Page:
In this Feb. 23, 2016 photo, Police Commander Keith Caddy, right, sits with Gun Depot shop manager Bobby Gray in Montrose Colo, where suicide rates are among the highest in the nation. Caddy is doing outreach for the Gun Shop Project, and most of the businesses he has visited agreed to display the suicide-awareness materials once they were assured it wasn’t a gun-takeaway program in disguise.
In this Feb. 23, 2016 photo, Police Commander Keith Caddy, right, sits with Gun Depot shop manager Bobby Gray in Montrose Colo, where suicide rates are among the highest in the nation. Caddy is doing outreach for the Gun Shop Project, and most of the businesses he has visited agreed to display the suicide-awareness materials once they were assured it wasn’t a gun-takeaway program in disguise. Brennan Linsley AP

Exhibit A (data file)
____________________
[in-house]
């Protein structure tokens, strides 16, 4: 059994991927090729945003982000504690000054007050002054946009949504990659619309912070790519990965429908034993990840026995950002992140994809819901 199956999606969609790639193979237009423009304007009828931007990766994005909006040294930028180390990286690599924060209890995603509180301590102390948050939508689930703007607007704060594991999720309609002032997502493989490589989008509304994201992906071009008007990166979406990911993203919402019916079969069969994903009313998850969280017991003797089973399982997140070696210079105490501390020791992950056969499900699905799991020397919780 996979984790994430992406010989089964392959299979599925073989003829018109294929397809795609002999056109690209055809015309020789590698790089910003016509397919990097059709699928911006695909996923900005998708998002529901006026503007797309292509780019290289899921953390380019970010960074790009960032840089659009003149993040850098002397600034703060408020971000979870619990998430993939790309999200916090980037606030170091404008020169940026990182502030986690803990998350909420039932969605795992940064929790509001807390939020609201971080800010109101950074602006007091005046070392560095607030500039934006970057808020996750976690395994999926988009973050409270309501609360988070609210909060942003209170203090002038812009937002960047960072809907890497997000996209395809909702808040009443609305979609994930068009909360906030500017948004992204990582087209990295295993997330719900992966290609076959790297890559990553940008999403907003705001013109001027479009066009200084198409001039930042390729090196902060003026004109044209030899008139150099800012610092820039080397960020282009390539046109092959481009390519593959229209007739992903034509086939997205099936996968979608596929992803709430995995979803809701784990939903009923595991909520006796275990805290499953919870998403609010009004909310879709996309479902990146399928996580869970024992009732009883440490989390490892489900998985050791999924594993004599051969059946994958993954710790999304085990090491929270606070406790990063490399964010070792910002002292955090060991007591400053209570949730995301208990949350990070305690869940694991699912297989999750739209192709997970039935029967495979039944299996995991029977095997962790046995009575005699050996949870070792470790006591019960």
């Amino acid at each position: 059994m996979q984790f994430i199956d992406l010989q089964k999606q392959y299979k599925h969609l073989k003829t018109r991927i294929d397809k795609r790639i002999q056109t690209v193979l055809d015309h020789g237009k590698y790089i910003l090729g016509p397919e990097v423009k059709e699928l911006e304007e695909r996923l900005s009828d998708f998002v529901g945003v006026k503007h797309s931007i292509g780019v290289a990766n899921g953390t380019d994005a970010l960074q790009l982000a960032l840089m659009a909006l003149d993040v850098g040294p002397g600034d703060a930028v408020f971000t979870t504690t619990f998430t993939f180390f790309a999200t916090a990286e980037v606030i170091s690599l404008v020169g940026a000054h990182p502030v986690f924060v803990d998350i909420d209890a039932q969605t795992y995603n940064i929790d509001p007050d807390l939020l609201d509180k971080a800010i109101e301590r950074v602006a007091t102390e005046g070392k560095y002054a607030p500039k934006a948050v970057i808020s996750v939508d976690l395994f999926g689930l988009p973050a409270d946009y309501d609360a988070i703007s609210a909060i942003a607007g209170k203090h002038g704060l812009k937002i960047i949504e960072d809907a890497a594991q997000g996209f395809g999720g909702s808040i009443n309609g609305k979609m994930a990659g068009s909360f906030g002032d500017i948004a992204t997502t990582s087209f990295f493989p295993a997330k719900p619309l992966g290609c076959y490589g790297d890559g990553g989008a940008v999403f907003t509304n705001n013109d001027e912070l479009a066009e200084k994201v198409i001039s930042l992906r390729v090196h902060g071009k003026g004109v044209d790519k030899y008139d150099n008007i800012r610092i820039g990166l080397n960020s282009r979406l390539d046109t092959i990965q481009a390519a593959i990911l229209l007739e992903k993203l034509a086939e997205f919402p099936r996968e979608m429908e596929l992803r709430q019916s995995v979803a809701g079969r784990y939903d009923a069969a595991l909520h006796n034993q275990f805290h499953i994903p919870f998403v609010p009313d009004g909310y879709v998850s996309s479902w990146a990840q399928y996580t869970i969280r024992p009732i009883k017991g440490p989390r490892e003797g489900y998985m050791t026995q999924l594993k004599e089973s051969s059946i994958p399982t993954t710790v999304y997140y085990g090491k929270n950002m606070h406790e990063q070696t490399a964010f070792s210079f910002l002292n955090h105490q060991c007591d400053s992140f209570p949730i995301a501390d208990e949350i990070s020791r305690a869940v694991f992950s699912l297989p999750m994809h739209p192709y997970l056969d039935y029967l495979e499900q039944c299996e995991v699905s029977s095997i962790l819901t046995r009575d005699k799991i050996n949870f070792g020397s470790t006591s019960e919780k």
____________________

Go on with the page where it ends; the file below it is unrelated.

In this Feb. 23, 2016 photo, Police Commander Keith Caddy, right, sits with Gun Depot shop manager Bobby Gray in Montrose Colo, where suicide rates are among the highest in the nation. Caddy is doing outreach for the Gun Shop Project, and most of the businesses he has visited agreed to display the suicide-awareness materials once they were assured it wasn’t a gun-takeaway program in disguise. Brennan Linsley AP

Op-Ed

March 11, 2017 6:00 PM

Gun risks, especially for suicide, far outweigh benefits for protection

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